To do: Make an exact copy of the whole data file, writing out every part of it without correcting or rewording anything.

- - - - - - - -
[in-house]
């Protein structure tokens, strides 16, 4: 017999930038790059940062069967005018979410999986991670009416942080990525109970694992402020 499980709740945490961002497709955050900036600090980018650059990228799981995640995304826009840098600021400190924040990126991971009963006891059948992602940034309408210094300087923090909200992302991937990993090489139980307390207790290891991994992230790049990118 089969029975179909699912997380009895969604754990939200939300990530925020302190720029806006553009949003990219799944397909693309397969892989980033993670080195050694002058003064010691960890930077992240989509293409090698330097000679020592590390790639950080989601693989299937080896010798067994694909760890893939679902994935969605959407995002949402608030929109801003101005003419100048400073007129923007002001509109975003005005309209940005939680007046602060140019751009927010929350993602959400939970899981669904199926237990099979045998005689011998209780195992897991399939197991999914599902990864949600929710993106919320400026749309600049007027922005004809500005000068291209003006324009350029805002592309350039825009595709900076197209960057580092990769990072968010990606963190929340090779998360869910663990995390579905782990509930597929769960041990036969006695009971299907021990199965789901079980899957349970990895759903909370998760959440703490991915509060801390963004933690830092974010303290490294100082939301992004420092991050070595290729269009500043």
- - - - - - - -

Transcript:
[in-house]
């Protein structure tokens, strides 16, 4: 017999930038790059940062069967005018979410999986991670009416942080990525109970694992402020 499980709740945490961002497709955050900036600090980018650059990228799981995640995304826009840098600021400190924040990126991971009963006891059948992602940034309408210094300087923090909200992302991937990993090489139980307390207790290891991994992230790049990118 089969029975179909699912997380009895969604754990939200939300990530925020302190720029806006553009949003990219799944397909693309397969892989980033993670080195050694002058003064010691960890930077992240989509293409090698330097000679020592590390790639950080989601693989299937080896010798067994694909760890893939679902994935969605959407995002949402608030929109801003101005003419100048400073007129923007002001509109975003005005309209940005939680007046602060140019751009927010929350993602959400939970899981669904199926237990099979045998005689011998209780195992897991399939197991999914599902990864949600929710993106919320400026749309600049007027922005004809500005000068291209003006324009350029805002592309350039825009595709900076197209960057580092990769990072968010990606963190929340090779998360869910663990995390579905782990509930597929769960041990036969006695009971299907021990199965789901079980899957349970990895759903909370998760959440703490991915509060801390963004933690830092974010303290490294100082939301992004420092991050070595290729269009500043």